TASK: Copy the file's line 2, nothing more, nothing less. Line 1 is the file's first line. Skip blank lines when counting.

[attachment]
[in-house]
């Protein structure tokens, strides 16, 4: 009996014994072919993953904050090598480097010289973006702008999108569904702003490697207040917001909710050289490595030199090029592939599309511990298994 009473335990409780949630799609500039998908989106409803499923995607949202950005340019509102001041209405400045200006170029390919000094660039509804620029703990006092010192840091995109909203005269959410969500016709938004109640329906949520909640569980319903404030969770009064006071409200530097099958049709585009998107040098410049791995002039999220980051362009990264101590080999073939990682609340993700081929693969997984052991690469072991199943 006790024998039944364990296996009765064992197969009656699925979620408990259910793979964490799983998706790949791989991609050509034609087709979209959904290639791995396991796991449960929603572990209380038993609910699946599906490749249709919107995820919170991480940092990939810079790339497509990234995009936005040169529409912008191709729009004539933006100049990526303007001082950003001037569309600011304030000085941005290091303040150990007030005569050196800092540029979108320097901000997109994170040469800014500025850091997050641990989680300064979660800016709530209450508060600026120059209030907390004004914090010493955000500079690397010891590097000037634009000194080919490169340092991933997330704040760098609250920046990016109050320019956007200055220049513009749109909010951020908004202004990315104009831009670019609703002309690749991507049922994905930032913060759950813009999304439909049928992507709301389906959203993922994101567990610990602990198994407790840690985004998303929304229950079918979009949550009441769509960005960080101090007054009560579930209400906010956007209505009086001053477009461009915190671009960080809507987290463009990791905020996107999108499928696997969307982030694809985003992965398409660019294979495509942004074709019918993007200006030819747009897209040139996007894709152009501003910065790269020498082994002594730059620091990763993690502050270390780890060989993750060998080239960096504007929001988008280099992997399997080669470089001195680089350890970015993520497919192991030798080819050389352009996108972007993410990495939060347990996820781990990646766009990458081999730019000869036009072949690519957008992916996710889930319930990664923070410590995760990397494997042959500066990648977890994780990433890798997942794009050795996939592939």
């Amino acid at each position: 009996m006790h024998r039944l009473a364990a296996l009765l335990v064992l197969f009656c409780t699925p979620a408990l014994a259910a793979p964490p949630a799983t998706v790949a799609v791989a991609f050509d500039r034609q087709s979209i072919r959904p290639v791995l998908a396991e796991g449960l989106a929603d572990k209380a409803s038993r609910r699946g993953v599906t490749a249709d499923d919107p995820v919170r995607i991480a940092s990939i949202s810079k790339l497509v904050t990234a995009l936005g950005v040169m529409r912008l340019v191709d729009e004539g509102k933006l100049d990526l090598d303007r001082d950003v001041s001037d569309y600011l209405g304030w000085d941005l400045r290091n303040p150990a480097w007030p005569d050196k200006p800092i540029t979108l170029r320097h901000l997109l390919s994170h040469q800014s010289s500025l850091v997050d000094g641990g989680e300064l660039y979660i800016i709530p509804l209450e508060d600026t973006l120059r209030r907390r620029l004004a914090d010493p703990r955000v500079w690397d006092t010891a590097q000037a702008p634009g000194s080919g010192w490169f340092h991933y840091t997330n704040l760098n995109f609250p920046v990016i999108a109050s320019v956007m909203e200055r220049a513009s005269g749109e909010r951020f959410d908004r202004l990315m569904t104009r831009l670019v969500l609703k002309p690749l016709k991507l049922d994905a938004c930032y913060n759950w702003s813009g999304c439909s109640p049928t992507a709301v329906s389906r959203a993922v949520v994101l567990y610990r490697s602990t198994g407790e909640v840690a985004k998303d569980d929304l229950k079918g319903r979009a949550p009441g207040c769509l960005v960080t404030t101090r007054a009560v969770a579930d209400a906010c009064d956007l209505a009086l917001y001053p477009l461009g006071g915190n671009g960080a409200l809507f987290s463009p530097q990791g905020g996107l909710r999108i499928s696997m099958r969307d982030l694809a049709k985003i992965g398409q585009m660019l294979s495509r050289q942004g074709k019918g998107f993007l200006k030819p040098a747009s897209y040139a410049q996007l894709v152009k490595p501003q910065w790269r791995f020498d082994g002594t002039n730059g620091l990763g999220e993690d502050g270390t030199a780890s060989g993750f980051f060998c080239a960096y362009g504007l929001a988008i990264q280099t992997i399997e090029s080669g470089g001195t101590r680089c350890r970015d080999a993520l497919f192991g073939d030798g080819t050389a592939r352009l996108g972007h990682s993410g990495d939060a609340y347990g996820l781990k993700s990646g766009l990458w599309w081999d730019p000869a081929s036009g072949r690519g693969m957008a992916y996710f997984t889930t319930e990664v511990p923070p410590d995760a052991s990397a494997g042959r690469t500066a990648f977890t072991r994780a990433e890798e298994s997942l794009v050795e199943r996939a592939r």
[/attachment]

């Protein structure tokens, strides 16, 4: 009996014994072919993953904050090598480097010289973006702008999108569904702003490697207040917001909710050289490595030199090029592939599309511990298994 009473335990409780949630799609500039998908989106409803499923995607949202950005340019509102001041209405400045200006170029390919000094660039509804620029703990006092010192840091995109909203005269959410969500016709938004109640329906949520909640569980319903404030969770009064006071409200530097099958049709585009998107040098410049791995002039999220980051362009990264101590080999073939990682609340993700081929693969997984052991690469072991199943 006790024998039944364990296996009765064992197969009656699925979620408990259910793979964490799983998706790949791989991609050509034609087709979209959904290639791995396991796991449960929603572990209380038993609910699946599906490749249709919107995820919170991480940092990939810079790339497509990234995009936005040169529409912008191709729009004539933006100049990526303007001082950003001037569309600011304030000085941005290091303040150990007030005569050196800092540029979108320097901000997109994170040469800014500025850091997050641990989680300064979660800016709530209450508060600026120059209030907390004004914090010493955000500079690397010891590097000037634009000194080919490169340092991933997330704040760098609250920046990016109050320019956007200055220049513009749109909010951020908004202004990315104009831009670019609703002309690749991507049922994905930032913060759950813009999304439909049928992507709301389906959203993922994101567990610990602990198994407790840690985004998303929304229950079918979009949550009441769509960005960080101090007054009560579930209400906010956007209505009086001053477009461009915190671009960080809507987290463009990791905020996107999108499928696997969307982030694809985003992965398409660019294979495509942004074709019918993007200006030819747009897209040139996007894709152009501003910065790269020498082994002594730059620091990763993690502050270390780890060989993750060998080239960096504007929001988008280099992997399997080669470089001195680089350890970015993520497919192991030798080819050389352009996108972007993410990495939060347990996820781990990646766009990458081999730019000869036009072949690519957008992916996710889930319930990664923070410590995760990397494997042959500066990648977890994780990433890798997942794009050795996939592939």